B. § 1983 Claim

Plaintiffs allege that their civil rights were violated by Applebaum.[2] (Am. Compl. ¶ 45.) Section 1983 protects citizens from deprivation of their rights, privileges, or immunities under the Constitution. 42 U.S.C. § 1983. When claiming a deprivation of rights under § 1983, a plaintiff must allege two elements: (1) a right secured by the Constitution was violated, and (2) the deprivation was committed by one acting under color of state law. West v. Atkins, 487 U.S. 42, 48 (1988). The traditional inquiry in determining if a defendant acts under color of law is whether he "exercised power possessed by virtue of state law and made possible only because the wrongdoer is clothed with the authority of state law.'" Id. (quoting U.S. v. Classic, 313 U.S. 299, 326 (1941)). As such, a § 1983 claim only applies to state actors. Youngblood v. Hy-Vee Food Stores, Inc., 160 F.3d 851, 855 (8th Cir. 2001).

Plaintiffs' claim fails to meet either element. Although a deprivation of rights is alleged, there are no facts stating which rights were violated or how the rights were violated. While the Amended Complaint refers to a restraining order that Applebaum obtained against Selmer, the Amended Complaint lacks facts showing how the acts of Applebaum in obtaining the restraining order or the issuance of it against Selmer violated Plaintiffs' civil rights.

Nor do Plaintiffs allege any facts demonstrating that Applebaum is a state actor or acted under color of law. Applebaum is a private attorney and does not work for any government agency. (Applebaum Aff. ¶¶ 1-2, Docket No. 65). Applebaum elected to obtain a restraining order against Selmer following the incident. But when a party exercises a choice permitted by state law-and the initiative in making that choice is the party's and not the State's-that action is not considered State action. Lugar v. Edmondson Oil Co., Inc., 457 U.S. 922, 949-50 (1982). Here, no facts are alleged showing that Applebaum's restraining order was anything more than action taken by a private citizen of his own accord against the person, Plaintiffs' father and attorney, who has pleaded guilty to fifth-degree assault. In short, Plaintiffs also fail to meet this element.

Plaintiffs have failed to plead sufficient facts that would allow this Court to infer reasonably that Applebaum is a state actor liable for the deprivations alleged. See Iqbal, 556 U.S. at 678. The Amended Complaint provides nothing "more than an unadorned, the-defendant-unlawfully-harmed-me accusation." Id. Therefore, this Court recommends that Plaintiffs' § 1983 claim against Applebaum be dismissed.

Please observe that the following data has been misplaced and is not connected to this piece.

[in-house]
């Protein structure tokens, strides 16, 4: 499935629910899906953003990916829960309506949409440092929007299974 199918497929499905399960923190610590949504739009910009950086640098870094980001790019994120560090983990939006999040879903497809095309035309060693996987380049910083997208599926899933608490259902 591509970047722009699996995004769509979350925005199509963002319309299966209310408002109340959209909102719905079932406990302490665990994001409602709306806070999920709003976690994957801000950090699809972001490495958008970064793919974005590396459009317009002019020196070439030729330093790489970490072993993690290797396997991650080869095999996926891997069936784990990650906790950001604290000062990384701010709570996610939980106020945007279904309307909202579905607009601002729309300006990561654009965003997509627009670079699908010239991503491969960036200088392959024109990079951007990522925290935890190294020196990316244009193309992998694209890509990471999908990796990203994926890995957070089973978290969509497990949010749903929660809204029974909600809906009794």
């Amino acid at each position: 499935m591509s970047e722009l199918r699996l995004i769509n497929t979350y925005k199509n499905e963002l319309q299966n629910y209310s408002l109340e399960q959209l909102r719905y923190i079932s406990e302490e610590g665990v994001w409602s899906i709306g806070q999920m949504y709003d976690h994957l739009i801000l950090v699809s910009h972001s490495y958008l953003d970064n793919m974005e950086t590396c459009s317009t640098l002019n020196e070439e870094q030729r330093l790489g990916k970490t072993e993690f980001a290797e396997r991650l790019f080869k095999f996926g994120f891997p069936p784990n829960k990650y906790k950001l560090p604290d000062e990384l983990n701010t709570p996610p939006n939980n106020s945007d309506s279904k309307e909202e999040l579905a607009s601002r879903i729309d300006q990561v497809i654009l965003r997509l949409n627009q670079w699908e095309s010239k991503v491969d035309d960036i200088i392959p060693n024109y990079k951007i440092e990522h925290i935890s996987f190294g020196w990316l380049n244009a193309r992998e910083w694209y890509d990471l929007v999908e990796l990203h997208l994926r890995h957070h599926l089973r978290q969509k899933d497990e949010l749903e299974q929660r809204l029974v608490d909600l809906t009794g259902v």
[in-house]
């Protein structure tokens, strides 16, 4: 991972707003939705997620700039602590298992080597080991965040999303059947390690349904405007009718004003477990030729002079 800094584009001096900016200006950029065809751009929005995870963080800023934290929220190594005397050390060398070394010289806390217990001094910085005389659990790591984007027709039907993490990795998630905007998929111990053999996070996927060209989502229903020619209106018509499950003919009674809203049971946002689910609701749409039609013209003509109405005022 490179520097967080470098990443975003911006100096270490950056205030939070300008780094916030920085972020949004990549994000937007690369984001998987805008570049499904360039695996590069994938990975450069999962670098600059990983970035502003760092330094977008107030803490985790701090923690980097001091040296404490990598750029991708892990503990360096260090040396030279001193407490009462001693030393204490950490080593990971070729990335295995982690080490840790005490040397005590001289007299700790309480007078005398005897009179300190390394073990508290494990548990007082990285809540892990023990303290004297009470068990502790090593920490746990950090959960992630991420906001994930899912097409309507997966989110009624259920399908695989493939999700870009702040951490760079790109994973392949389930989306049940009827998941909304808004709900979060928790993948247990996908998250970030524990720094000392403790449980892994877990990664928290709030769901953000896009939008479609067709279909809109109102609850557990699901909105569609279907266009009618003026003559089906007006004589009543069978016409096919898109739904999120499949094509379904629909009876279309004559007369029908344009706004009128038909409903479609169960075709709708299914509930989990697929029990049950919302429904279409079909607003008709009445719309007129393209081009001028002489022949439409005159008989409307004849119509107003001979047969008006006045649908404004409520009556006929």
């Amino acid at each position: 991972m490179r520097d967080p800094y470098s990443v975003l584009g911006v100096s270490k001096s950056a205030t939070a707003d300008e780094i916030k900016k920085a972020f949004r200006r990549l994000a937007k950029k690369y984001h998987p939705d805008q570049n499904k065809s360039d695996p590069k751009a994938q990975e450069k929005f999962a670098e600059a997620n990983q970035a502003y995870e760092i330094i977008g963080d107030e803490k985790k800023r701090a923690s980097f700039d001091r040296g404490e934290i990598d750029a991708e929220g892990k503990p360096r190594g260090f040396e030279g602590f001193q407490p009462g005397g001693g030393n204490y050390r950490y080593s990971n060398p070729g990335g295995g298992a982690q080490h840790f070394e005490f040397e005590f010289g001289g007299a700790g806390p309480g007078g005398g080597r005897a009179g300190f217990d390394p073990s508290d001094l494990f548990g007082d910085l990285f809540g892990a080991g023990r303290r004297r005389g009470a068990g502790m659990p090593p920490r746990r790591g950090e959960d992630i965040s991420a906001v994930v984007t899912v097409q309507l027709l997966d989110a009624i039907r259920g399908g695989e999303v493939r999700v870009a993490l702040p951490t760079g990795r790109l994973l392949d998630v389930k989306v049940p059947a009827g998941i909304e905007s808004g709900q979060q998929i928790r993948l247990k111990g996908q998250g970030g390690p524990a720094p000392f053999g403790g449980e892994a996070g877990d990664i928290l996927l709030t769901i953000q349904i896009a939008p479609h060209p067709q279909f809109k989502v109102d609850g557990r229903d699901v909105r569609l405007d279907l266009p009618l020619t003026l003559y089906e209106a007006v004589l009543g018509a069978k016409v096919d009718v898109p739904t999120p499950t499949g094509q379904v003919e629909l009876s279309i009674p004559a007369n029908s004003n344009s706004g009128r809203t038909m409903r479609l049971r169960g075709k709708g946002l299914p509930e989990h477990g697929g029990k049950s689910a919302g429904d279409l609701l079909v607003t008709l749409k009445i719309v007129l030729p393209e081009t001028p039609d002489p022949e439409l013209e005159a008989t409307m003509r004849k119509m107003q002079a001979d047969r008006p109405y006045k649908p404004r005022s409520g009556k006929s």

C. § 1981 Claim

Plaintiffs also claim that Applebaum breached their contract rights in violation of 42 U.S.C. § 1981. (Am. Compl. ¶ 45.) Unlike a claim brought under § 1983, a § 1981 claim does not require that the wrongdoer act under color of law. Instead, facts must be alleged to show the following four elements: "(1) membership in a protected class, (2) discriminatory intent on the part of the defendant, (3) engagement in a protected activity, and (4) interference with that activity by the defendant." Gregory v. Dillard's, Inc., 565 F.3d 464, 469 (8th Cir. 2009).

Plaintiffs allege that Applebaum has interfered with their contractual rights. (Am. Compl. ¶ 45.) Further, Plaintiffs allege that Applebaum wanted to have them expelled from SPA. ( Id. ¶ 5.)

Plaintiffs are members of a protected class. Assuming for the purposes of this motion only that Plaintiffs have pleaded facts showing that Applebaum interfered with Plaintiffs' contractual relationship with SPA and ability to attend the school of their choosing, Plaintiffs' § 1981 claims nonetheless fail because nowhere do Plaintiffs allege that Applebaum acted with racial animus. Any animosity between the parties appears to stem from the incident at the basketball game in 2006. The Amended Complaint is devoid of any factual allegations that acts taken by Applebaum were racially motivated or spurred by an intent to discriminate against the Plaintiffs on the basis of race.

Without any allegations that Applebaum had a discriminatory intent in interfering with Plaintiffs' contractual rights, Plaintiffs' cannot make a showing of all the elements required for a § 1981 claim. Therefore, this Court recommends that the § 1981 claim against Applebaum also be dismissed.


For the reasons set forth above, and based on all the files, records, and proceedings herein, IT IS HEREBY RECOMMENDED that:

1. Defendant's Motion to Dismiss the Complaint (Docket No. 63) BE GRANTED; and